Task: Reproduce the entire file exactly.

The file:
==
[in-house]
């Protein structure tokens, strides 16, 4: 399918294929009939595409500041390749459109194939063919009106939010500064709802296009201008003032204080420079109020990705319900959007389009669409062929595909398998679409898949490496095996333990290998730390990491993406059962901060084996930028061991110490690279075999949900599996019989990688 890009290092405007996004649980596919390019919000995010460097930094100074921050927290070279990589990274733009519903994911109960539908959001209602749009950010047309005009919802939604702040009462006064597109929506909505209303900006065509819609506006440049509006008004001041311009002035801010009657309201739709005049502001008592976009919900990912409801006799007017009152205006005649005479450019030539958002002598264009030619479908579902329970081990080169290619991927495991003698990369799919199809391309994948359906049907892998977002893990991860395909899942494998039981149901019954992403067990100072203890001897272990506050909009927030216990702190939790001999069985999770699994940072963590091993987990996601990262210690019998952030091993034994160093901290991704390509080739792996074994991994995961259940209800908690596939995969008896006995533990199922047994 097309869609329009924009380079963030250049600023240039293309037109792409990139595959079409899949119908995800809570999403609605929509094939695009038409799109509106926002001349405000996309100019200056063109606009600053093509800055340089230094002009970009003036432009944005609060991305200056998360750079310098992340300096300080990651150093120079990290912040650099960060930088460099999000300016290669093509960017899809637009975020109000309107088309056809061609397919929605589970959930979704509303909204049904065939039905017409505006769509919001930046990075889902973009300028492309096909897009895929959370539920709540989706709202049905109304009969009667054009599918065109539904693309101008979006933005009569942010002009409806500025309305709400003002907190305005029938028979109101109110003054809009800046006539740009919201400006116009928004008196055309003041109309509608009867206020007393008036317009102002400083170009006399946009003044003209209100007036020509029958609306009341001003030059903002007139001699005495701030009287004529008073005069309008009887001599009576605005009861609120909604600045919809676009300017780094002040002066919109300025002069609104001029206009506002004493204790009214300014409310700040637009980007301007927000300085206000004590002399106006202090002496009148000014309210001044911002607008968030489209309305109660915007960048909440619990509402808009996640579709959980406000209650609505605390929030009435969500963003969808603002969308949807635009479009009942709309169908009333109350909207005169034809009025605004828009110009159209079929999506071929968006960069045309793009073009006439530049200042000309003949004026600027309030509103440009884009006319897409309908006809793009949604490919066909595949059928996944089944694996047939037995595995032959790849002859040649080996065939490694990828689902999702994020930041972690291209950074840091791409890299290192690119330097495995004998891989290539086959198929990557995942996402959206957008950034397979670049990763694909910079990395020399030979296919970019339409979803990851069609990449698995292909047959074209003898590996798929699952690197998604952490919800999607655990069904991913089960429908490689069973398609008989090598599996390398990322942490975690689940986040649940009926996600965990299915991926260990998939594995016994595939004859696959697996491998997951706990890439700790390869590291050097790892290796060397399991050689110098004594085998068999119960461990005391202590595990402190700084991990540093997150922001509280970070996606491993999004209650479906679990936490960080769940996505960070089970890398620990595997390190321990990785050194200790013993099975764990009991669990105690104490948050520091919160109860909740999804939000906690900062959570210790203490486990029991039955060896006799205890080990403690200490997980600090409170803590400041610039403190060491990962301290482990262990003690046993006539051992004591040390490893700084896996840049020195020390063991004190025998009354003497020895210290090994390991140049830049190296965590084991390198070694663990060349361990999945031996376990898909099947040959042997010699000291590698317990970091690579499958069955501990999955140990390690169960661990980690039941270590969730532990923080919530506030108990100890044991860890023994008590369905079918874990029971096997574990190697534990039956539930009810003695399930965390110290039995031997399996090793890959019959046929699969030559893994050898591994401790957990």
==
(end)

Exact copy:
[in-house]
């Protein structure tokens, strides 16, 4: 399918294929009939595409500041390749459109194939063919009106939010500064709802296009201008003032204080420079109020990705319900959007389009669409062929595909398998679409898949490496095996333990290998730390990491993406059962901060084996930028061991110490690279075999949900599996019989990688 890009290092405007996004649980596919390019919000995010460097930094100074921050927290070279990589990274733009519903994911109960539908959001209602749009950010047309005009919802939604702040009462006064597109929506909505209303900006065509819609506006440049509006008004001041311009002035801010009657309201739709005049502001008592976009919900990912409801006799007017009152205006005649005479450019030539958002002598264009030619479908579902329970081990080169290619991927495991003698990369799919199809391309994948359906049907892998977002893990991860395909899942494998039981149901019954992403067990100072203890001897272990506050909009927030216990702190939790001999069985999770699994940072963590091993987990996601990262210690019998952030091993034994160093901290991704390509080739792996074994991994995961259940209800908690596939995969008896006995533990199922047994 097309869609329009924009380079963030250049600023240039293309037109792409990139595959079409899949119908995800809570999403609605929509094939695009038409799109509106926002001349405000996309100019200056063109606009600053093509800055340089230094002009970009003036432009944005609060991305200056998360750079310098992340300096300080990651150093120079990290912040650099960060930088460099999000300016290669093509960017899809637009975020109000309107088309056809061609397919929605589970959930979704509303909204049904065939039905017409505006769509919001930046990075889902973009300028492309096909897009895929959370539920709540989706709202049905109304009969009667054009599918065109539904693309101008979006933005009569942010002009409806500025309305709400003002907190305005029938028979109101109110003054809009800046006539740009919201400006116009928004008196055309003041109309509608009867206020007393008036317009102002400083170009006399946009003044003209209100007036020509029958609306009341001003030059903002007139001699005495701030009287004529008073005069309008009887001599009576605005009861609120909604600045919809676009300017780094002040002066919109300025002069609104001029206009506002004493204790009214300014409310700040637009980007301007927000300085206000004590002399106006202090002496009148000014309210001044911002607008968030489209309305109660915007960048909440619990509402808009996640579709959980406000209650609505605390929030009435969500963003969808603002969308949807635009479009009942709309169908009333109350909207005169034809009025605004828009110009159209079929999506071929968006960069045309793009073009006439530049200042000309003949004026600027309030509103440009884009006319897409309908006809793009949604490919066909595949059928996944089944694996047939037995595995032959790849002859040649080996065939490694990828689902999702994020930041972690291209950074840091791409890299290192690119330097495995004998891989290539086959198929990557995942996402959206957008950034397979670049990763694909910079990395020399030979296919970019339409979803990851069609990449698995292909047959074209003898590996798929699952690197998604952490919800999607655990069904991913089960429908490689069973398609008989090598599996390398990322942490975690689940986040649940009926996600965990299915991926260990998939594995016994595939004859696959697996491998997951706990890439700790390869590291050097790892290796060397399991050689110098004594085998068999119960461990005391202590595990402190700084991990540093997150922001509280970070996606491993999004209650479906679990936490960080769940996505960070089970890398620990595997390190321990990785050194200790013993099975764990009991669990105690104490948050520091919160109860909740999804939000906690900062959570210790203490486990029991039955060896006799205890080990403690200490997980600090409170803590400041610039403190060491990962301290482990262990003690046993006539051992004591040390490893700084896996840049020195020390063991004190025998009354003497020895210290090994390991140049830049190296965590084991390198070694663990060349361990999945031996376990898909099947040959042997010699000291590698317990970091690579499958069955501990999955140990390690169960661990980690039941270590969730532990923080919530506030108990100890044991860890023994008590369905079918874990029971096997574990190697534990039956539930009810003695399930965390110290039995031997399996090793890959019959046929699969030559893994050898591994401790957990």